Carrie has been a museum curator and exhibit developer for more than 25 years, and is the author of books, magazine articles, and exhibition catalogues.
One hundred years ago, a full generation before Rosie the Riveter, women rolled up their sleeves and entered war industries where they had never been welcome before. They ran powerful machinery, learned new skills, and faced the sullen hostility of the men in the shops.
In this illustrated lecture, historian Carrie Brown reveals their courage and their hard work, and explores how these women helped shape the work that their more famous daughters would do in the next World War.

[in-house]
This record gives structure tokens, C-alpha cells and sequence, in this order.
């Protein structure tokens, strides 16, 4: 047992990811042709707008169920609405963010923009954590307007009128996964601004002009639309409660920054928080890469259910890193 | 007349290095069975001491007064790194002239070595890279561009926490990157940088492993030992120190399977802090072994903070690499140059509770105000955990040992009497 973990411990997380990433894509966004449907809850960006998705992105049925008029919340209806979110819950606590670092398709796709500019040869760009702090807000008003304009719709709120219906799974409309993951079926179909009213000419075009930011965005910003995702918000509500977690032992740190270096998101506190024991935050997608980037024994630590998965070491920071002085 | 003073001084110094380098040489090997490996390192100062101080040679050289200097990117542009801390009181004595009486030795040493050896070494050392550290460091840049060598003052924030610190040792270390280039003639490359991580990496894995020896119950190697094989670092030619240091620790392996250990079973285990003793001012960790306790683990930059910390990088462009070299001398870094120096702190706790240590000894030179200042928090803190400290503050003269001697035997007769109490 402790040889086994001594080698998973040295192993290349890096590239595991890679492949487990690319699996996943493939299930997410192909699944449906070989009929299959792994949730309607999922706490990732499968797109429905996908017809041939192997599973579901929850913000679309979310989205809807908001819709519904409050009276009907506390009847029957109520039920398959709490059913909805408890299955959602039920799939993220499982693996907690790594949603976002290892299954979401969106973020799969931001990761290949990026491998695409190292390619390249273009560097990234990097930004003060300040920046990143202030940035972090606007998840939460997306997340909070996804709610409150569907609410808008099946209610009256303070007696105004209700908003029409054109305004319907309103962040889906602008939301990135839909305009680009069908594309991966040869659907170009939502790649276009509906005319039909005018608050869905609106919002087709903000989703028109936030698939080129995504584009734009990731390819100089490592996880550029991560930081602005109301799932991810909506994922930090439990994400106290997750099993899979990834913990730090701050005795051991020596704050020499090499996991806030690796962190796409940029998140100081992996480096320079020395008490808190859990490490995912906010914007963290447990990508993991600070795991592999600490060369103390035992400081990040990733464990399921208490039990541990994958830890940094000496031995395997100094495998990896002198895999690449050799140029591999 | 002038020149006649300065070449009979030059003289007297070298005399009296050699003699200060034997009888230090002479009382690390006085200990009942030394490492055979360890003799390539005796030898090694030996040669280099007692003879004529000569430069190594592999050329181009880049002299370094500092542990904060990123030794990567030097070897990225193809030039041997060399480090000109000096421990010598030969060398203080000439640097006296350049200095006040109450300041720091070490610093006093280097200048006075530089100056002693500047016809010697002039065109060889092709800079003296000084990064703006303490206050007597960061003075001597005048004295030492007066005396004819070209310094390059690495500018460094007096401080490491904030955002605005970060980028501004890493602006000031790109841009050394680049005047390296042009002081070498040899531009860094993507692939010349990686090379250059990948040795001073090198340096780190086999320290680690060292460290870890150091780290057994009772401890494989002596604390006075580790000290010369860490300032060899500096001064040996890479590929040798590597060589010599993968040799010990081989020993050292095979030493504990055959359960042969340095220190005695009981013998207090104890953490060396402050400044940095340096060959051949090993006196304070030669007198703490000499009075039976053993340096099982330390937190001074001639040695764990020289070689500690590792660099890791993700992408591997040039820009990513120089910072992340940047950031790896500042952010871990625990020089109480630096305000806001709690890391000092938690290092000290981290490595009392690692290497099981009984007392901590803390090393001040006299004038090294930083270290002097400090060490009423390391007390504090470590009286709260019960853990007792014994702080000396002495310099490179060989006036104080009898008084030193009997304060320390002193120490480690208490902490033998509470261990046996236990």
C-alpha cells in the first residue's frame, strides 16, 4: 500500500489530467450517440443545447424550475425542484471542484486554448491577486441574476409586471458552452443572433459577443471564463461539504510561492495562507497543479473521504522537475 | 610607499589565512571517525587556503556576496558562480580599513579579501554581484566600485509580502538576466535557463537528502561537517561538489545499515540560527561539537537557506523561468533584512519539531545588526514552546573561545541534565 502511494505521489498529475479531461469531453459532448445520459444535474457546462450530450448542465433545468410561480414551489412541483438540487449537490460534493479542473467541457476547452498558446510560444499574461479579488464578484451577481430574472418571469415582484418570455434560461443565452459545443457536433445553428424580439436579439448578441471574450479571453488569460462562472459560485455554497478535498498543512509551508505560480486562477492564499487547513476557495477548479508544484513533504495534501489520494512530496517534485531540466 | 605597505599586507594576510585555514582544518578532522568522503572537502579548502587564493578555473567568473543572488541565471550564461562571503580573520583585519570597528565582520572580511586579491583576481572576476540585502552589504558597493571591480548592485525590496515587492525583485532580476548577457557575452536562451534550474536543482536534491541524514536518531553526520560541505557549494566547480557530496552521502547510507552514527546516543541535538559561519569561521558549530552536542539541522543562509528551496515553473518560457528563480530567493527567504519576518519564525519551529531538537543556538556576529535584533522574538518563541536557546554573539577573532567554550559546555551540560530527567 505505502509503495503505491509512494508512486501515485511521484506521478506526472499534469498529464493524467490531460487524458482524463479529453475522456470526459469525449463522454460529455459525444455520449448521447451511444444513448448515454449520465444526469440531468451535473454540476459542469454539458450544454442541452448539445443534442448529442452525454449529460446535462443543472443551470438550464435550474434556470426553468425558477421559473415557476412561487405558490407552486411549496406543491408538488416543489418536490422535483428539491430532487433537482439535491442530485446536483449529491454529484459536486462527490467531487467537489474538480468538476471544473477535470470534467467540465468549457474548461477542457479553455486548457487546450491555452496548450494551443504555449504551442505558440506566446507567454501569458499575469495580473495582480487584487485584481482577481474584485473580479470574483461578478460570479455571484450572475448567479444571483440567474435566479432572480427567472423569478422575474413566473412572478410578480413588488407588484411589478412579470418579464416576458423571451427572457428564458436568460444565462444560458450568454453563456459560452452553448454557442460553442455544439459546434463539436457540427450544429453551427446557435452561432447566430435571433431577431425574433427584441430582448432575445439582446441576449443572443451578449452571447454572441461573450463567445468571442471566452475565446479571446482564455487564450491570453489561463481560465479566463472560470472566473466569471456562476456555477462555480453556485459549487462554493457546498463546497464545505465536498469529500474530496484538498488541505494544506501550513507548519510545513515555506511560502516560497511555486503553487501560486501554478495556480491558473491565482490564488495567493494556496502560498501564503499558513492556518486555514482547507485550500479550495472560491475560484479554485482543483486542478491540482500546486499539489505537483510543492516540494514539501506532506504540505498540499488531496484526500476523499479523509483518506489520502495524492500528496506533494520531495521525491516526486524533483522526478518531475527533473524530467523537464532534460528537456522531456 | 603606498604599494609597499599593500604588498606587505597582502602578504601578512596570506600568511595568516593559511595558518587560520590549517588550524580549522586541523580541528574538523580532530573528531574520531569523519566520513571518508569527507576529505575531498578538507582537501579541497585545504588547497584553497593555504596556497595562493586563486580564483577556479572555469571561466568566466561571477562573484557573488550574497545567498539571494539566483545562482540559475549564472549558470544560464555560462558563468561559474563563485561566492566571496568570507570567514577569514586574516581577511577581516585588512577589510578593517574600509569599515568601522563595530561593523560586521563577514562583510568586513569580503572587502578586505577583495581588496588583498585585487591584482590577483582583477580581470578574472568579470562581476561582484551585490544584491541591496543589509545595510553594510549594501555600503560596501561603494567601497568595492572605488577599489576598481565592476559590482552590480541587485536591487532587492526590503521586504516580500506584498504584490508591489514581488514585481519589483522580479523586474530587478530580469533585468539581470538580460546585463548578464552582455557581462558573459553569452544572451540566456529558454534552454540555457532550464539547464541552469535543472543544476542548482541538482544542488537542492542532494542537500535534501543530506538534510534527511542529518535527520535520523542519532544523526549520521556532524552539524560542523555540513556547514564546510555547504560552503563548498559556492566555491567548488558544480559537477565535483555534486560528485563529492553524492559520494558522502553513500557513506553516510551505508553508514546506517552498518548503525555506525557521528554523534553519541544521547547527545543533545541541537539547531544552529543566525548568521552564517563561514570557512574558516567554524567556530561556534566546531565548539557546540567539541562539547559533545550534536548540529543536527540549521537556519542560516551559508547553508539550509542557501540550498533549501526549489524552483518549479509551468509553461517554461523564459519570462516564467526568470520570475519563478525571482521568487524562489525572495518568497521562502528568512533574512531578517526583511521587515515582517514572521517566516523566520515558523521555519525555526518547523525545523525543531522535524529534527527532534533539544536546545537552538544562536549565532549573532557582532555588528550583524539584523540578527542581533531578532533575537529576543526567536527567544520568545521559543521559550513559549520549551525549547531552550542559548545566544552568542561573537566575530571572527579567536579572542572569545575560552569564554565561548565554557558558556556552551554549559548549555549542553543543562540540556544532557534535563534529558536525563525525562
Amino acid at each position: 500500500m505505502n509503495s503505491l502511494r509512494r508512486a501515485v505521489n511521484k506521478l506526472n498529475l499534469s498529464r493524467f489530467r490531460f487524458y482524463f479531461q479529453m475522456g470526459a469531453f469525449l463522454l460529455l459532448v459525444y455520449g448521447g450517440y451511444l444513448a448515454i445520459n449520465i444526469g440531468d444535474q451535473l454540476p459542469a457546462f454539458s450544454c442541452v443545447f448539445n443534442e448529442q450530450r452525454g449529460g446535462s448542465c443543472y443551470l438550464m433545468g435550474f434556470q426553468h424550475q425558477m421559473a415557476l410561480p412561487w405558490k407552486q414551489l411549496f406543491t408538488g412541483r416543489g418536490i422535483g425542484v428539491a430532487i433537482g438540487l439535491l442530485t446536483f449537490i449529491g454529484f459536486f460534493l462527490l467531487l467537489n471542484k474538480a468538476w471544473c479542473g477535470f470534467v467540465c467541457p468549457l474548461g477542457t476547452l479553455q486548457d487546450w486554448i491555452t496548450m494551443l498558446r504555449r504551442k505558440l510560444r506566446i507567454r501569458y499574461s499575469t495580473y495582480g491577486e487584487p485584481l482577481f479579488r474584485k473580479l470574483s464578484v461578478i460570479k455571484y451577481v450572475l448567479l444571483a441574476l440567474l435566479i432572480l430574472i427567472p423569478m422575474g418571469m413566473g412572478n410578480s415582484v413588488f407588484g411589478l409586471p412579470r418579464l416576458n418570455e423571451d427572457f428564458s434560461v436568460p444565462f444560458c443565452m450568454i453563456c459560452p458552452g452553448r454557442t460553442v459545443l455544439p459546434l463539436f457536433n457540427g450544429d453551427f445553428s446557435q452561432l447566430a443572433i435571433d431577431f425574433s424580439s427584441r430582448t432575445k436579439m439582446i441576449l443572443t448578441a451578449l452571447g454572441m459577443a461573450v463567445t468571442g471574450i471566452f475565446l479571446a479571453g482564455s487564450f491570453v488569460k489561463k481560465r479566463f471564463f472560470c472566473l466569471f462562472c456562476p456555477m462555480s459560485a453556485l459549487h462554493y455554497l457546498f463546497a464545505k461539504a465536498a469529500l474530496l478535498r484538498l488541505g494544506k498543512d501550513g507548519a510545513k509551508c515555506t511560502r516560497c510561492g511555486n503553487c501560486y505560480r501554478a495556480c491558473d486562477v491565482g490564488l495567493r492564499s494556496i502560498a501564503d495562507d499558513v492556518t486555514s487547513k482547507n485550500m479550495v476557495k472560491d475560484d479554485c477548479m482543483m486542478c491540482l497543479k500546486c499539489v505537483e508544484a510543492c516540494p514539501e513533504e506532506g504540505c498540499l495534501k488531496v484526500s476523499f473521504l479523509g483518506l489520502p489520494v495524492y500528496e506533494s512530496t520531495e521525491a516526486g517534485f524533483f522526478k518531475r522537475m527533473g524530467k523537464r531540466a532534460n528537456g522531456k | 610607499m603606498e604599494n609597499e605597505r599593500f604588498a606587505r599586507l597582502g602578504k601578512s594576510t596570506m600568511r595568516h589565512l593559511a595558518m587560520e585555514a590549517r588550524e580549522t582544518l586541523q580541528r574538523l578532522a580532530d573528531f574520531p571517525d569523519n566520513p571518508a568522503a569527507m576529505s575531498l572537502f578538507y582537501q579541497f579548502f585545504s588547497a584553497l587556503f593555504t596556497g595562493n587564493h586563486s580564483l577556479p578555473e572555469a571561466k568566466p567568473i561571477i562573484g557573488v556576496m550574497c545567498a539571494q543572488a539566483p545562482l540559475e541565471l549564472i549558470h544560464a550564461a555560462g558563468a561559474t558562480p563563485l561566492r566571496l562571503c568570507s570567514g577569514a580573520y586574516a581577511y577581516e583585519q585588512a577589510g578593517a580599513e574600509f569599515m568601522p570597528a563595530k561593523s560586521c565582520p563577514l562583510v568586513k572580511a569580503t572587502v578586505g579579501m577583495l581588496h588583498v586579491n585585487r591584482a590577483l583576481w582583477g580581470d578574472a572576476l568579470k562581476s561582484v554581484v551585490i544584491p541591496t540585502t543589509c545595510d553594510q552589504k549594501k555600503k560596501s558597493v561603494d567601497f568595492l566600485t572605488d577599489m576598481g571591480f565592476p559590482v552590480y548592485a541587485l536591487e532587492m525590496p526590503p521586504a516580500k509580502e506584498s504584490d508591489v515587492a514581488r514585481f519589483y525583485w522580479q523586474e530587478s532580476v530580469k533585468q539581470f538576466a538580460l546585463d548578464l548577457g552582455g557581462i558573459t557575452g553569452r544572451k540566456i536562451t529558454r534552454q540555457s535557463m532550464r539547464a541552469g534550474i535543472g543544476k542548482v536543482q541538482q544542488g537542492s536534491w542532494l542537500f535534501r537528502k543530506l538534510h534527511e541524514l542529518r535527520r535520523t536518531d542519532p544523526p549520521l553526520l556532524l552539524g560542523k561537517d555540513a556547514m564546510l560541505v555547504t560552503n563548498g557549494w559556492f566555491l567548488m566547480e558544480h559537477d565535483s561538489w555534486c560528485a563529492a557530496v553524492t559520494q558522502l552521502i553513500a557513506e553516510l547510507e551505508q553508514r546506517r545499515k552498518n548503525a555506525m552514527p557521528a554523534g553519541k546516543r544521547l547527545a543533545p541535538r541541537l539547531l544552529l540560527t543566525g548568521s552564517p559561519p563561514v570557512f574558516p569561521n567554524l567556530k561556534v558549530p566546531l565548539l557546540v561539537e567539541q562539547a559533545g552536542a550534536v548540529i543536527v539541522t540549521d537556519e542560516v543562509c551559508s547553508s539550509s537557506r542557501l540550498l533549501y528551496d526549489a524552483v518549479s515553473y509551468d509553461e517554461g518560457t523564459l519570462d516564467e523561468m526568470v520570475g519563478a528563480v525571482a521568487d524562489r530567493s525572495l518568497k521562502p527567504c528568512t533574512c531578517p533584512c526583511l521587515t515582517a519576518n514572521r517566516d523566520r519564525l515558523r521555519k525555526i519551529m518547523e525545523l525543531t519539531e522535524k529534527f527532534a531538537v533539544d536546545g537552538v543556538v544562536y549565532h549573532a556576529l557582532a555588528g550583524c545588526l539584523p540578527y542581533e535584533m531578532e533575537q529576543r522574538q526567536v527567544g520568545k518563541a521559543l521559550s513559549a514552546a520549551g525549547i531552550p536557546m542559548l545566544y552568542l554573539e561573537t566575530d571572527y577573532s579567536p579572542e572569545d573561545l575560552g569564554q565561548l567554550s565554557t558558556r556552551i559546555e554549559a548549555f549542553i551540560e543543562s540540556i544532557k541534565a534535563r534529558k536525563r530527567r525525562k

Projector and screen
Available in correctional facilities.
First, contact the speaker by clicking on their biography below to confirm their availability and discuss any special arrangements.
Then, click the “Book this Talk!” button below to send a request form to Vermont Humanities. We’ll respond within one week.
Carrie Brown reveals the courage of the women workers of the First World War, who rolled up their sleeves and entered industries where they had never been welcome before.
Carrie Brown explores the role of the Connecticut River Valley, with an emphasis on Vermont, in developing the military technology that changed American life.